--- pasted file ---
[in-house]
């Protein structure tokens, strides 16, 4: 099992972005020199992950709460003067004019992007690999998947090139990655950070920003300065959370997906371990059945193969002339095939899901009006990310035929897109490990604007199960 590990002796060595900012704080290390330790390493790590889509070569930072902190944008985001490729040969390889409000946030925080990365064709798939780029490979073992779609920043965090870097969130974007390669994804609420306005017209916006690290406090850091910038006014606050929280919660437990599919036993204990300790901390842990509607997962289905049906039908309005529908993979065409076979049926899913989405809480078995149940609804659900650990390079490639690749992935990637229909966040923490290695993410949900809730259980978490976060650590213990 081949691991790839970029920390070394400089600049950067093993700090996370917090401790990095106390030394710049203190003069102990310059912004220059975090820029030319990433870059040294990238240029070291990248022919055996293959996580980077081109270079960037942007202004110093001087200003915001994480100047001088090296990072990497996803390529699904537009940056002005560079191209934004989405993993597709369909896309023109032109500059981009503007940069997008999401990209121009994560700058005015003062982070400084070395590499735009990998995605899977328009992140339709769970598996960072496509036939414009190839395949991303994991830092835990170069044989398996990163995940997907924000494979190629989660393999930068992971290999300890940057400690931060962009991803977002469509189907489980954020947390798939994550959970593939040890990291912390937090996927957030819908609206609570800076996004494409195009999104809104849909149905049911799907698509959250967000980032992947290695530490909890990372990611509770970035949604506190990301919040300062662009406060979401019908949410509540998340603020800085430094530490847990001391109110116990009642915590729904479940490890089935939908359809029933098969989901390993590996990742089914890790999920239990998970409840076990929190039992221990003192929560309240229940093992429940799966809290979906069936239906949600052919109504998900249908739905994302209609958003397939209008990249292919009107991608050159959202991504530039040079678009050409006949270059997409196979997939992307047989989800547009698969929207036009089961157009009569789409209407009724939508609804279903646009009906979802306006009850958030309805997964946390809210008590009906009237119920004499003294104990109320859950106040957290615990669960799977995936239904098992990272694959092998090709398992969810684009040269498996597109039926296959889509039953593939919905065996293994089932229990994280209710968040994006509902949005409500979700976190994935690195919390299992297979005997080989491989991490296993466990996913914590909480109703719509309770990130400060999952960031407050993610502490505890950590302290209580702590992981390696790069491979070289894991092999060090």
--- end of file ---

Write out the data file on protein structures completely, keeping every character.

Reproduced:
[in-house]
């Protein structure tokens, strides 16, 4: 099992972005020199992950709460003067004019992007690999998947090139990655950070920003300065959370997906371990059945193969002339095939899901009006990310035929897109490990604007199960 590990002796060595900012704080290390330790390493790590889509070569930072902190944008985001490729040969390889409000946030925080990365064709798939780029490979073992779609920043965090870097969130974007390669994804609420306005017209916006690290406090850091910038006014606050929280919660437990599919036993204990300790901390842990509607997962289905049906039908309005529908993979065409076979049926899913989405809480078995149940609804659900650990390079490639690749992935990637229909966040923490290695993410949900809730259980978490976060650590213990 081949691991790839970029920390070394400089600049950067093993700090996370917090401790990095106390030394710049203190003069102990310059912004220059975090820029030319990433870059040294990238240029070291990248022919055996293959996580980077081109270079960037942007202004110093001087200003915001994480100047001088090296990072990497996803390529699904537009940056002005560079191209934004989405993993597709369909896309023109032109500059981009503007940069997008999401990209121009994560700058005015003062982070400084070395590499735009990998995605899977328009992140339709769970598996960072496509036939414009190839395949991303994991830092835990170069044989398996990163995940997907924000494979190629989660393999930068992971290999300890940057400690931060962009991803977002469509189907489980954020947390798939994550959970593939040890990291912390937090996927957030819908609206609570800076996004494409195009999104809104849909149905049911799907698509959250967000980032992947290695530490909890990372990611509770970035949604506190990301919040300062662009406060979401019908949410509540998340603020800085430094530490847990001391109110116990009642915590729904479940490890089935939908359809029933098969989901390993590996990742089914890790999920239990998970409840076990929190039992221990003192929560309240229940093992429940799966809290979906069936239906949600052919109504998900249908739905994302209609958003397939209008990249292919009107991608050159959202991504530039040079678009050409006949270059997409196979997939992307047989989800547009698969929207036009089961157009009569789409209407009724939508609804279903646009009906979802306006009850958030309805997964946390809210008590009906009237119920004499003294104990109320859950106040957290615990669960799977995936239904098992990272694959092998090709398992969810684009040269498996597109039926296959889509039953593939919905065996293994089932229990994280209710968040994006509902949005409500979700976190994935690195919390299992297979005997080989491989991490296993466990996913914590909480109703719509309770990130400060999952960031407050993610502490505890950590302290209580702590992981390696790069491979070289894991092999060090």